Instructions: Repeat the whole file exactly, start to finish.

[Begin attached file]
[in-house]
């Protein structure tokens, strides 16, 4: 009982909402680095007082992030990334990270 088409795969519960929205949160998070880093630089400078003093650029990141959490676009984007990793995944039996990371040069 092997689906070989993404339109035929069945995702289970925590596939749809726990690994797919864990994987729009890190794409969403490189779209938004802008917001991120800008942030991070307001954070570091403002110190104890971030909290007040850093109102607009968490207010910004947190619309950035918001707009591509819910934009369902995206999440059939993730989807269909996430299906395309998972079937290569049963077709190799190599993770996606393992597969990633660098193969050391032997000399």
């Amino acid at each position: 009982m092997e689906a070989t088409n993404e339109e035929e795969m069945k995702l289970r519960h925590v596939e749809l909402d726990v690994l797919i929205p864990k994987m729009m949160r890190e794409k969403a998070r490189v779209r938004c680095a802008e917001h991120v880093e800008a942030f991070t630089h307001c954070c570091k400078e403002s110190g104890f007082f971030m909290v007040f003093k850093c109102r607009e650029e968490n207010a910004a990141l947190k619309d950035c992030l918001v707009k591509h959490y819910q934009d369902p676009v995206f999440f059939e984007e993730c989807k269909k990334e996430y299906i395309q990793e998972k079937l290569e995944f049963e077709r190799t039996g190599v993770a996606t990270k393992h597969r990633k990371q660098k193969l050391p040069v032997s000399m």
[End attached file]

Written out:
[in-house]
């Protein structure tokens, strides 16, 4: 009982909402680095007082992030990334990270 088409795969519960929205949160998070880093630089400078003093650029990141959490676009984007990793995944039996990371040069 092997689906070989993404339109035929069945995702289970925590596939749809726990690994797919864990994987729009890190794409969403490189779209938004802008917001991120800008942030991070307001954070570091403002110190104890971030909290007040850093109102607009968490207010910004947190619309950035918001707009591509819910934009369902995206999440059939993730989807269909996430299906395309998972079937290569049963077709190799190599993770996606393992597969990633660098193969050391032997000399």
């Amino acid at each position: 009982m092997e689906a070989t088409n993404e339109e035929e795969m069945k995702l289970r519960h925590v596939e749809l909402d726990v690994l797919i929205p864990k994987m729009m949160r890190e794409k969403a998070r490189v779209r938004c680095a802008e917001h991120v880093e800008a942030f991070t630089h307001c954070c570091k400078e403002s110190g104890f007082f971030m909290v007040f003093k850093c109102r607009e650029e968490n207010a910004a990141l947190k619309d950035c992030l918001v707009k591509h959490y819910q934009d369902p676009v995206f999440f059939e984007e993730c989807k269909k990334e996430y299906i395309q990793e998972k079937l290569e995944f049963e077709r190799t039996g190599v993770a996606t990270k393992h597969r990633k990371q660098k193969l050391p040069v032997s000399m």